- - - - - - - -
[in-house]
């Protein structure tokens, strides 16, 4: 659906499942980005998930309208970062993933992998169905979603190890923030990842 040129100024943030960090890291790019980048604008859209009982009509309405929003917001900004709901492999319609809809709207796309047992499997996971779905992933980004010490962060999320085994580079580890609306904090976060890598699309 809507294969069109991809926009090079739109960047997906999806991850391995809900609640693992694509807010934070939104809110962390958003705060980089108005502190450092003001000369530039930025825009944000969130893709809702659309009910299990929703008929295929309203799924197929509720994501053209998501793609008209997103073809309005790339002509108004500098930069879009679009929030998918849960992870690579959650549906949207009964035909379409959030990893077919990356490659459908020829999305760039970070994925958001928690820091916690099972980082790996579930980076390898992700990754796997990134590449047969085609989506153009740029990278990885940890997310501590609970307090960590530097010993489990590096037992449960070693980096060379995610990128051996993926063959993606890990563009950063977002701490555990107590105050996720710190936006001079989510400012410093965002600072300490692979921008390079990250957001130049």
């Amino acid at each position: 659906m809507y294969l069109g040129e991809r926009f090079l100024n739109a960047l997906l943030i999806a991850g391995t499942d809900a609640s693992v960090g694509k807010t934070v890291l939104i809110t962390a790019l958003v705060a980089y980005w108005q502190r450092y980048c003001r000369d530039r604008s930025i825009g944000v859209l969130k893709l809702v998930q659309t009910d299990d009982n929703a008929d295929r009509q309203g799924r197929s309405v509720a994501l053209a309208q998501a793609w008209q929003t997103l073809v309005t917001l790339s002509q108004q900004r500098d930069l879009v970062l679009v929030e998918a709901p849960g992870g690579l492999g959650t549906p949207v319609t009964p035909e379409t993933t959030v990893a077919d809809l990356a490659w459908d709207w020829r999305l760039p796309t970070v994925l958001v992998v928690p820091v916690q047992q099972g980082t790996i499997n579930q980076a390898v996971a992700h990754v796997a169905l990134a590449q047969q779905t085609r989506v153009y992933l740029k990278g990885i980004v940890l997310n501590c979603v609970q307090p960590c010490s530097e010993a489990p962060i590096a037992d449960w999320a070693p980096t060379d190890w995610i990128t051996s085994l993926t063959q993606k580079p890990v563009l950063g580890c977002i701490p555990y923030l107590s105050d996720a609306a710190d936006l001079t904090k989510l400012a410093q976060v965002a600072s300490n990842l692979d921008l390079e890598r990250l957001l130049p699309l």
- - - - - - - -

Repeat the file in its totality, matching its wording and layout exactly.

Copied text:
[in-house]
């Protein structure tokens, strides 16, 4: 659906499942980005998930309208970062993933992998169905979603190890923030990842 040129100024943030960090890291790019980048604008859209009982009509309405929003917001900004709901492999319609809809709207796309047992499997996971779905992933980004010490962060999320085994580079580890609306904090976060890598699309 809507294969069109991809926009090079739109960047997906999806991850391995809900609640693992694509807010934070939104809110962390958003705060980089108005502190450092003001000369530039930025825009944000969130893709809702659309009910299990929703008929295929309203799924197929509720994501053209998501793609008209997103073809309005790339002509108004500098930069879009679009929030998918849960992870690579959650549906949207009964035909379409959030990893077919990356490659459908020829999305760039970070994925958001928690820091916690099972980082790996579930980076390898992700990754796997990134590449047969085609989506153009740029990278990885940890997310501590609970307090960590530097010993489990590096037992449960070693980096060379995610990128051996993926063959993606890990563009950063977002701490555990107590105050996720710190936006001079989510400012410093965002600072300490692979921008390079990250957001130049």
């Amino acid at each position: 659906m809507y294969l069109g040129e991809r926009f090079l100024n739109a960047l997906l943030i999806a991850g391995t499942d809900a609640s693992v960090g694509k807010t934070v890291l939104i809110t962390a790019l958003v705060a980089y980005w108005q502190r450092y980048c003001r000369d530039r604008s930025i825009g944000v859209l969130k893709l809702v998930q659309t009910d299990d009982n929703a008929d295929r009509q309203g799924r197929s309405v509720a994501l053209a309208q998501a793609w008209q929003t997103l073809v309005t917001l790339s002509q108004q900004r500098d930069l879009v970062l679009v929030e998918a709901p849960g992870g690579l492999g959650t549906p949207v319609t009964p035909e379409t993933t959030v990893a077919d809809l990356a490659w459908d709207w020829r999305l760039p796309t970070v994925l958001v992998v928690p820091v916690q047992q099972g980082t790996i499997n579930q980076a390898v996971a992700h990754v796997a169905l990134a590449q047969q779905t085609r989506v153009y992933l740029k990278g990885i980004v940890l997310n501590c979603v609970q307090p960590c010490s530097e010993a489990p962060i590096a037992d449960w999320a070693p980096t060379d190890w995610i990128t051996s085994l993926t063959q993606k580079p890990v563009l950063g580890c977002i701490p555990y923030l107590s105050d996720a609306a710190d936006l001079t904090k989510l400012a410093q976060v965002a600072s300490n990842l692979d921008l390079e890598r990250l957001l130049p699309l």